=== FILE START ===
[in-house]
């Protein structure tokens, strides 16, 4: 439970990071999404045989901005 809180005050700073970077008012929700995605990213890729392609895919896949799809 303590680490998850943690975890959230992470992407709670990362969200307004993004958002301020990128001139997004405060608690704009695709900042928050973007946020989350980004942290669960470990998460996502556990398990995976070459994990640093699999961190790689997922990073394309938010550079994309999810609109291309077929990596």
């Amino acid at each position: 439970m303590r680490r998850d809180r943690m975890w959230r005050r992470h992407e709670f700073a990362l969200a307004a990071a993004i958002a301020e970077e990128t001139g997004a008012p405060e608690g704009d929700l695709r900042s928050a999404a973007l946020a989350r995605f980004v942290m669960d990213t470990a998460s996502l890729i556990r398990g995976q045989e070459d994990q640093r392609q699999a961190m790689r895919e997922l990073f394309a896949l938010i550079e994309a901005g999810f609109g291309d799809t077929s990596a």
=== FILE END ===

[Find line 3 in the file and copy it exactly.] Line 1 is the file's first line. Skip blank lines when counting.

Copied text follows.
């Amino acid at each position: 439970m303590r680490r998850d809180r943690m975890w959230r005050r992470h992407e709670f700073a990362l969200a307004a990071a993004i958002a301020e970077e990128t001139g997004a008012p405060e608690g704009d929700l695709r900042s928050a999404a973007l946020a989350r995605f980004v942290m669960d990213t470990a998460s996502l890729i556990r398990g995976q045989e070459d994990q640093r392609q699999a961190m790689r895919e997922l990073f394309a896949l938010i550079e994309a901005g999810f609109g291309d799809t077929s990596a």